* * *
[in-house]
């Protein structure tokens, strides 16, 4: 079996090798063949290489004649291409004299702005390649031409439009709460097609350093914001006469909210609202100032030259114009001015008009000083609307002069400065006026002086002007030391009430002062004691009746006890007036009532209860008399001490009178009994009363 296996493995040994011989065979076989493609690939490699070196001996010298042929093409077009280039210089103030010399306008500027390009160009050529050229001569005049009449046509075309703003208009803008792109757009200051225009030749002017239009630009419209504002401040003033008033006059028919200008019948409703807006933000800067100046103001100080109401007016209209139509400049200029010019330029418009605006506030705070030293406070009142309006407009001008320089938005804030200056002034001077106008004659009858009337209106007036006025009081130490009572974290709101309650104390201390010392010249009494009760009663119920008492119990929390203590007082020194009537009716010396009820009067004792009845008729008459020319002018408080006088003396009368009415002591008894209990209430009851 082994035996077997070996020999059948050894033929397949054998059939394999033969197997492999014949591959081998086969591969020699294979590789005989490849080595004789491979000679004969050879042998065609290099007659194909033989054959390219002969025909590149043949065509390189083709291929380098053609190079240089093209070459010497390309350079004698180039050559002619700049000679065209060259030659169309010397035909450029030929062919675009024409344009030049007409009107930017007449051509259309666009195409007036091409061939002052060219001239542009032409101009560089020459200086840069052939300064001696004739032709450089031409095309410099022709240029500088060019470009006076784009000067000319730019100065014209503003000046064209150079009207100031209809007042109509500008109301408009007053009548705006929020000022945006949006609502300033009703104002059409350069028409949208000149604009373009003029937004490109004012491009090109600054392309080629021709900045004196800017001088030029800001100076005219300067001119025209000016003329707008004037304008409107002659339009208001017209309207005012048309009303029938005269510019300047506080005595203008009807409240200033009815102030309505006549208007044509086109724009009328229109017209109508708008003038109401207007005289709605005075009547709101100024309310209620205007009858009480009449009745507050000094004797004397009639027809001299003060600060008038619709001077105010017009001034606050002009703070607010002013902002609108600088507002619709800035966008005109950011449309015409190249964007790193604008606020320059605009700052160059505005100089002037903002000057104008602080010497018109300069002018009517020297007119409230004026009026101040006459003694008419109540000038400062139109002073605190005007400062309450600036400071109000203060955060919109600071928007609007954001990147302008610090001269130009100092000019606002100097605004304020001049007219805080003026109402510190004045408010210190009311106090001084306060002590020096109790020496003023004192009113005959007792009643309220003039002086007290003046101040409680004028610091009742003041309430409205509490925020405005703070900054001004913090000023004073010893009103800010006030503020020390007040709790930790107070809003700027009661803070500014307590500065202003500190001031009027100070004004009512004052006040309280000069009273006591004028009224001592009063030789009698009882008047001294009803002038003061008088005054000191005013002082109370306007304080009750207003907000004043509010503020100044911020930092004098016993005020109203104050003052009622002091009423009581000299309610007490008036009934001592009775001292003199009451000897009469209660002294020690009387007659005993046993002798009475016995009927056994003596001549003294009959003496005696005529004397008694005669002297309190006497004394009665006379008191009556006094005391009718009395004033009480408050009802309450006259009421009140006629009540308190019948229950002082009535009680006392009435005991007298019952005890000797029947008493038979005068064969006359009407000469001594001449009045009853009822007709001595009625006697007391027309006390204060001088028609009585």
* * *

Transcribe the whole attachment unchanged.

[in-house]
């Protein structure tokens, strides 16, 4: 079996090798063949290489004649291409004299702005390649031409439009709460097609350093914001006469909210609202100032030259114009001015008009000083609307002069400065006026002086002007030391009430002062004691009746006890007036009532209860008399001490009178009994009363 296996493995040994011989065979076989493609690939490699070196001996010298042929093409077009280039210089103030010399306008500027390009160009050529050229001569005049009449046509075309703003208009803008792109757009200051225009030749002017239009630009419209504002401040003033008033006059028919200008019948409703807006933000800067100046103001100080109401007016209209139509400049200029010019330029418009605006506030705070030293406070009142309006407009001008320089938005804030200056002034001077106008004659009858009337209106007036006025009081130490009572974290709101309650104390201390010392010249009494009760009663119920008492119990929390203590007082020194009537009716010396009820009067004792009845008729008459020319002018408080006088003396009368009415002591008894209990209430009851 082994035996077997070996020999059948050894033929397949054998059939394999033969197997492999014949591959081998086969591969020699294979590789005989490849080595004789491979000679004969050879042998065609290099007659194909033989054959390219002969025909590149043949065509390189083709291929380098053609190079240089093209070459010497390309350079004698180039050559002619700049000679065209060259030659169309010397035909450029030929062919675009024409344009030049007409009107930017007449051509259309666009195409007036091409061939002052060219001239542009032409101009560089020459200086840069052939300064001696004739032709450089031409095309410099022709240029500088060019470009006076784009000067000319730019100065014209503003000046064209150079009207100031209809007042109509500008109301408009007053009548705006929020000022945006949006609502300033009703104002059409350069028409949208000149604009373009003029937004490109004012491009090109600054392309080629021709900045004196800017001088030029800001100076005219300067001119025209000016003329707008004037304008409107002659339009208001017209309207005012048309009303029938005269510019300047506080005595203008009807409240200033009815102030309505006549208007044509086109724009009328229109017209109508708008003038109401207007005289709605005075009547709101100024309310209620205007009858009480009449009745507050000094004797004397009639027809001299003060600060008038619709001077105010017009001034606050002009703070607010002013902002609108600088507002619709800035966008005109950011449309015409190249964007790193604008606020320059605009700052160059505005100089002037903002000057104008602080010497018109300069002018009517020297007119409230004026009026101040006459003694008419109540000038400062139109002073605190005007400062309450600036400071109000203060955060919109600071928007609007954001990147302008610090001269130009100092000019606002100097605004304020001049007219805080003026109402510190004045408010210190009311106090001084306060002590020096109790020496003023004192009113005959007792009643309220003039002086007290003046101040409680004028610091009742003041309430409205509490925020405005703070900054001004913090000023004073010893009103800010006030503020020390007040709790930790107070809003700027009661803070500014307590500065202003500190001031009027100070004004009512004052006040309280000069009273006591004028009224001592009063030789009698009882008047001294009803002038003061008088005054000191005013002082109370306007304080009750207003907000004043509010503020100044911020930092004098016993005020109203104050003052009622002091009423009581000299309610007490008036009934001592009775001292003199009451000897009469209660002294020690009387007659005993046993002798009475016995009927056994003596001549003294009959003496005696005529004397008694005669002297309190006497004394009665006379008191009556006094005391009718009395004033009480408050009802309450006259009421009140006629009540308190019948229950002082009535009680006392009435005991007298019952005890000797029947008493038979005068064969006359009407000469001594001449009045009853009822007709001595009625006697007391027309006390204060001088028609009585």